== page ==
I don't mean to say that I understand it all. But I am sure that someone who truly believes in God will not call some other name/concept of God an idiot, etc. Finally, my friend, if you don't want to believe in the Jew Jesus, then believe in the Armenian Jesus if there is such. But please be careful in what you are saying regarding about other peoples religion and spirituality.

#23 Basterman

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Posted 04 September 2003 - 08:07 PM

WWW.LOGIAURARTU.ORG.AR

VIVA EL IMPERIO URARTIANO!!!

:rolleyes:

http://www.virtualan.../firetemple.htm

THE INMORTAL FIRE OF THE YERAKOOYN!!!

#24 Armen

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Posted 19 August 2004 - 07:04 PM

Institute for War & Peace Reporting
Aug 18 2004

ARMENIA: PAGAN GAMES

In a country normally associated with strong Christian identity, many are opting for the old gods.

By Karine Ter-Saakian in Garni

Standing on Mount Aragats, the high priest waited until the sun set his torch on fire so that it could be carried to the pagan temple of Garni. Thus began Navasard, one of Armenia's oldest and most popular holidays, celebrated every year on August 11.

According to legend, on this day the patriarch Hayk slew the tyrant Bel and freed his family and future generations of Armenians. The combination of athletics and ancient rituals makes Navasard reminiscent of the Olympic Games.

After the high priest clad in a red tunic faces the sun and sings a hymn to Vahagn, the festivities begin with young people singing and dancing, and playing at archery. Anyone wishing to join the pagan community is initiated in a "fire and sword" ritual, and then plants an apricot tree.

Although all this looks like time-honoured ceremony - this year is counted as the 9,588th since the birth of Vahagn, the supreme deity in the Armenian pagan pantheon - the festival is in fact a modern revival.

"We resumed celebrating ancient Armenian holidays in 1990," Slak Kakosian, the high priest of Armenia, told IWPR. "Before that, everything was banned. They sent me to the prison camps for two years for 'nationalism' in 1961, and forced me to emigrate to the United States in 1965. I only came back during the Gorbachev era."

Politically, the pagan community is affiliated with the Armenian Republican Party, whose philosophy is based on the teachings of Tsegakron, the Armenian pre-Christian religion.

But the latter-day pagans distance themselves from politics. Historian Ara Stepanian, who comes here from St Petersburg in Russia every year, said, "There's too much politics in people's lives already, and that's not good. The more people think about spiritual revival, the better their chances of survival."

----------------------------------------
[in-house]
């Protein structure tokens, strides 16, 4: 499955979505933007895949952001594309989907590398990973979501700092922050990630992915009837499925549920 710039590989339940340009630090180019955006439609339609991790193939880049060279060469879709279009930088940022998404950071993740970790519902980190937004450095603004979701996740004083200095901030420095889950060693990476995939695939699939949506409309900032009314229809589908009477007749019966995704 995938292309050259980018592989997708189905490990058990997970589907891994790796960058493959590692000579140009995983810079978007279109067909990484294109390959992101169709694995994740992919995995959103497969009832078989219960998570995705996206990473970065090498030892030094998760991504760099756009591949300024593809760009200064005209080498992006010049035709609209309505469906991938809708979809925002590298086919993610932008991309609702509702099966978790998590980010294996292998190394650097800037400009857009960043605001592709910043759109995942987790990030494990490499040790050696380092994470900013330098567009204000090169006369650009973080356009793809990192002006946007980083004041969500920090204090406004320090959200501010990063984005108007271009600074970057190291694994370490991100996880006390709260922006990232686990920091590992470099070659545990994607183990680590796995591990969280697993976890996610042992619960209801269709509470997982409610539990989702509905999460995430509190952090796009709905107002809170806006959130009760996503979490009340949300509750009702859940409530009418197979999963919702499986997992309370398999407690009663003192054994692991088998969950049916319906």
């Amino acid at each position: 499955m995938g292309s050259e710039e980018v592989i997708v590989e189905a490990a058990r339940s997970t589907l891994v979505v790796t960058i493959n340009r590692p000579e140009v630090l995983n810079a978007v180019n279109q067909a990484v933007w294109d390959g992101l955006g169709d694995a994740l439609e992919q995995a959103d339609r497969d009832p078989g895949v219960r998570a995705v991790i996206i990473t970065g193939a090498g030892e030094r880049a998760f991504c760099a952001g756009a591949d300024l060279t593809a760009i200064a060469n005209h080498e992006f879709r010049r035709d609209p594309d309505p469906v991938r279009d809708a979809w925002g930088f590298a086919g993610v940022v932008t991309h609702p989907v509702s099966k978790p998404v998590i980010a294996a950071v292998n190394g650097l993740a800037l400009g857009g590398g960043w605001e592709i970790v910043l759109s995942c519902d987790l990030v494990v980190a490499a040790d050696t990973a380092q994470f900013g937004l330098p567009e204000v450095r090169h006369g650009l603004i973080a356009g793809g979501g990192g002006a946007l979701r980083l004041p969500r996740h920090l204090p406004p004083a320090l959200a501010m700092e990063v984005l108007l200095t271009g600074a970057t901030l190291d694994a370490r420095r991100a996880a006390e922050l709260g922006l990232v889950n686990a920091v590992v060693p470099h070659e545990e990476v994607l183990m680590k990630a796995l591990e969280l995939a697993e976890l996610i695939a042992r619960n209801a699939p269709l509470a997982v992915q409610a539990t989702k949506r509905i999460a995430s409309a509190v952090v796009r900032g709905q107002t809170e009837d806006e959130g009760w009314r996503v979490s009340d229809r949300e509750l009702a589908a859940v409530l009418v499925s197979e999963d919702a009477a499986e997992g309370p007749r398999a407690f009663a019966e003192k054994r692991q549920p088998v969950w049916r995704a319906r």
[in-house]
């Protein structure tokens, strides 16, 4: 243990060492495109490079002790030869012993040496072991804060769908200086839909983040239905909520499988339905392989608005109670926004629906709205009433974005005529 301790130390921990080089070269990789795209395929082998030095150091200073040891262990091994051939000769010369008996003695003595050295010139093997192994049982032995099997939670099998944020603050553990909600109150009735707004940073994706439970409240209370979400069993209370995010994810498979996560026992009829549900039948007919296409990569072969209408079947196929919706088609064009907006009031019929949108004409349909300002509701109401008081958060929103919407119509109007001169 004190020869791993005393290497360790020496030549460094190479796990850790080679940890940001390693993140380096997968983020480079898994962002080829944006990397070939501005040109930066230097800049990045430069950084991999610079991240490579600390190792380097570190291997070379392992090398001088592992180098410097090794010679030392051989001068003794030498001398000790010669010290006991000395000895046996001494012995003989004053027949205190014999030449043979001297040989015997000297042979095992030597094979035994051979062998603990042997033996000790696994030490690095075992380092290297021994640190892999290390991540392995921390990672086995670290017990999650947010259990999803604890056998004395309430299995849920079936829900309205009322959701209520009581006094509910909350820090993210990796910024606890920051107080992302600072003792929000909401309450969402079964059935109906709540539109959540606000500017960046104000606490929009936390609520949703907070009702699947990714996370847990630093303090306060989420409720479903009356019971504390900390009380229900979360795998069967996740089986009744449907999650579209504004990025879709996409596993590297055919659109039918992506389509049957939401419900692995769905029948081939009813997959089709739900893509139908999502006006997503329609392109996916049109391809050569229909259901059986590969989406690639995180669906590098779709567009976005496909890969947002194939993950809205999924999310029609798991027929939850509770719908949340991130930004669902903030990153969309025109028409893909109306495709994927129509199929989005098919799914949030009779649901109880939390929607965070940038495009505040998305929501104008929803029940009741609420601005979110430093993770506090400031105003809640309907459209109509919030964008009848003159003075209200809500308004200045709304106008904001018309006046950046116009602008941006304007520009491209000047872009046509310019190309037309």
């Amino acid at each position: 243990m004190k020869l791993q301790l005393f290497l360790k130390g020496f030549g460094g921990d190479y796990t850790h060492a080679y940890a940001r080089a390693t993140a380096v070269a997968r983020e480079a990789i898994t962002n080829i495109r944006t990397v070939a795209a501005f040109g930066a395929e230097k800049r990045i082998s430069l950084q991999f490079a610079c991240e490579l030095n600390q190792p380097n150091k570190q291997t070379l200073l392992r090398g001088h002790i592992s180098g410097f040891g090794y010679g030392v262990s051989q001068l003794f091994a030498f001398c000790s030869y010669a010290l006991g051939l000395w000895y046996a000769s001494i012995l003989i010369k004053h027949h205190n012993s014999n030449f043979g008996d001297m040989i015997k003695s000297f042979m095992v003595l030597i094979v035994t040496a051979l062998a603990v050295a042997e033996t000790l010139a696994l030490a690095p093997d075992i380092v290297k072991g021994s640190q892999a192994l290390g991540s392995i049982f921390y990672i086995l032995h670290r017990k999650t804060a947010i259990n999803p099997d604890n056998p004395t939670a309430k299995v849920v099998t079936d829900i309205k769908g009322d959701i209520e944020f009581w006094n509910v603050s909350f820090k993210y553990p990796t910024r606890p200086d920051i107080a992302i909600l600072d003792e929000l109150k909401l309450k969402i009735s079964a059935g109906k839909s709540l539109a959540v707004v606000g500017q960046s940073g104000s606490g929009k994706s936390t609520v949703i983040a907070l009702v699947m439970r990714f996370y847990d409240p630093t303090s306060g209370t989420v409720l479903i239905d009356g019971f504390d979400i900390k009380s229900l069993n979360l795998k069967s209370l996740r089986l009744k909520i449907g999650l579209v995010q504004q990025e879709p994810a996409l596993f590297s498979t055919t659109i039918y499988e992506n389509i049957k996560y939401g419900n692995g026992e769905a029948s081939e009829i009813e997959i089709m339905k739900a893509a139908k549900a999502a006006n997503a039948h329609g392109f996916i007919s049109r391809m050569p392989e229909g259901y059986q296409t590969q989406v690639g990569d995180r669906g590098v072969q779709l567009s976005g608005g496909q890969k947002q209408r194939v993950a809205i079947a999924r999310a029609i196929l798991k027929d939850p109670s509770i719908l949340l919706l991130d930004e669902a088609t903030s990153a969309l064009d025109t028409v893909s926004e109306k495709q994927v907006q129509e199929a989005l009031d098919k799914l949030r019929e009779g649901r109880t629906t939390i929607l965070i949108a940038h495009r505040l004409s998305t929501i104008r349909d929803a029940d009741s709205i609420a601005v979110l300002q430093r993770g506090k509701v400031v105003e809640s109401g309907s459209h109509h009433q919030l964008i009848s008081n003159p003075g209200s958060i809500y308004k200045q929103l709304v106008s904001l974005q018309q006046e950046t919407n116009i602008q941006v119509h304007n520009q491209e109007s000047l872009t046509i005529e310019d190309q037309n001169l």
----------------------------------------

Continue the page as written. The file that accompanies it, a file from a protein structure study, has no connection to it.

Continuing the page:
He recommends that the Ukhtagir, or pagan scripture, should replace the Bible as every thinking Armenian's handbook.

"A thousand copies of the book are soon due out in print, and community members will hand them out to the people. It is not our intention to fully replace the Bible with the Ukhtagir, but Armenian people should know they did not descend from Noah, but that they lived here in the mountains of Armenia before the Flood," said Kakosian.

Armenia is commonly regarded as the world's first Christian state, following the conversion of King Tiridates in the year 301, and its religious identity has marked it out among its largely Muslim neighbours.

But pre-Christian sun-worship still lingers in the national consciousness. As well as the temple at Garni, Armenia also has its own prehistoric Stonehenge, known as Karaundj, or Singing Stones, in the south of the country. A sprawling structure with hundreds of standing monoliths, it was built 6,000 years ago as a temple of the sun, doubling as an astronomical observatory.

In a poll recently held by the Centre for Strategic and National Studies in Yerevan, 34 per cent of Armenians said they consider themselves Christian, 24 per cent said they were atheists, and 32 per cent declared themselves to be pagans. "The slight differences in percentages of believers proves that 1,700 years of Christianity have failed to eradicate the old faith in Armenia," said political commentator Eduard Enfiajian, also a member of the pagan community.

"In Armenia, many people identify religion with the church establishment. Not us. We have nothing against Christianity, but as a social institution, it is not acceptable to us. Religion is constitutionally separated from the state, but in reality, they teach Christianity even in kindergartens, not to mention schools, universities and the armed forces. To me, this is wrong; a person should be able to choose which
God he will obey."

The Armenian Apostolic Church takes an unusually relaxed view of its pagan competitors, considering its hostility to more recent evangelical groups.

"Unlike the new sects, they have nothing to do with Christianity," explained the Reverend Vagram Melikian, press spokesman for the Armenian church in Echmiadzin. "The Armenian Church has an unequivocal stance on sectarians, but we do not interfere in pagan affairs."